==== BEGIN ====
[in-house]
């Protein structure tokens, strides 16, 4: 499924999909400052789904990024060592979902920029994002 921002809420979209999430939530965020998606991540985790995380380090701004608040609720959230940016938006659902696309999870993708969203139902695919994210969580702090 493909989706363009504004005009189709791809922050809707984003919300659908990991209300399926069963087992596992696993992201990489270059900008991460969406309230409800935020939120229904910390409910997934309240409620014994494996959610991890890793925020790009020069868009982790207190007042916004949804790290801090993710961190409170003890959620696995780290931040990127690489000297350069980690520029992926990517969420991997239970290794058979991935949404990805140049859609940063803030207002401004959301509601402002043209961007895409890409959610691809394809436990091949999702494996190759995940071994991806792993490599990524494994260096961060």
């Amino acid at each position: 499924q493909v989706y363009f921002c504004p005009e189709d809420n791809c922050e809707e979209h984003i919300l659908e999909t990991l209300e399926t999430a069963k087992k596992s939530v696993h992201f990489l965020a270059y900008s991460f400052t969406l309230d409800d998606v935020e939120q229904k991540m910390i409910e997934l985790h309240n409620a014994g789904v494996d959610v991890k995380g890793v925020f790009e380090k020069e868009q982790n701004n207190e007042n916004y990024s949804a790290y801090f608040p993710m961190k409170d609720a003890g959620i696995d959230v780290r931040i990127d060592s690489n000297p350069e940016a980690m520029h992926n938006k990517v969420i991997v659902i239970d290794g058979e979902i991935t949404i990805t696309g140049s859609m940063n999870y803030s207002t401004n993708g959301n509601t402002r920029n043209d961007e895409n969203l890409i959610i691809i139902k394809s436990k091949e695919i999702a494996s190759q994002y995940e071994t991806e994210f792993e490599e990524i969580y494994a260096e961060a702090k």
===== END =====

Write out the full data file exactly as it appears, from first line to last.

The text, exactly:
[in-house]
């Protein structure tokens, strides 16, 4: 499924999909400052789904990024060592979902920029994002 921002809420979209999430939530965020998606991540985790995380380090701004608040609720959230940016938006659902696309999870993708969203139902695919994210969580702090 493909989706363009504004005009189709791809922050809707984003919300659908990991209300399926069963087992596992696993992201990489270059900008991460969406309230409800935020939120229904910390409910997934309240409620014994494996959610991890890793925020790009020069868009982790207190007042916004949804790290801090993710961190409170003890959620696995780290931040990127690489000297350069980690520029992926990517969420991997239970290794058979991935949404990805140049859609940063803030207002401004959301509601402002043209961007895409890409959610691809394809436990091949999702494996190759995940071994991806792993490599990524494994260096961060």
């Amino acid at each position: 499924q493909v989706y363009f921002c504004p005009e189709d809420n791809c922050e809707e979209h984003i919300l659908e999909t990991l209300e399926t999430a069963k087992k596992s939530v696993h992201f990489l965020a270059y900008s991460f400052t969406l309230d409800d998606v935020e939120q229904k991540m910390i409910e997934l985790h309240n409620a014994g789904v494996d959610v991890k995380g890793v925020f790009e380090k020069e868009q982790n701004n207190e007042n916004y990024s949804a790290y801090f608040p993710m961190k409170d609720a003890g959620i696995d959230v780290r931040i990127d060592s690489n000297p350069e940016a980690m520029h992926n938006k990517v969420i991997v659902i239970d290794g058979e979902i991935t949404i990805t696309g140049s859609m940063n999870y803030s207002t401004n993708g959301n509601t402002r920029n043209d961007e895409n969203l890409i959610i691809i139902k394809s436990k091949e695919i999702a494996s190759q994002y995940e071994t991806e994210f792993e490599e990524i969580y494994a260096e961060a702090k």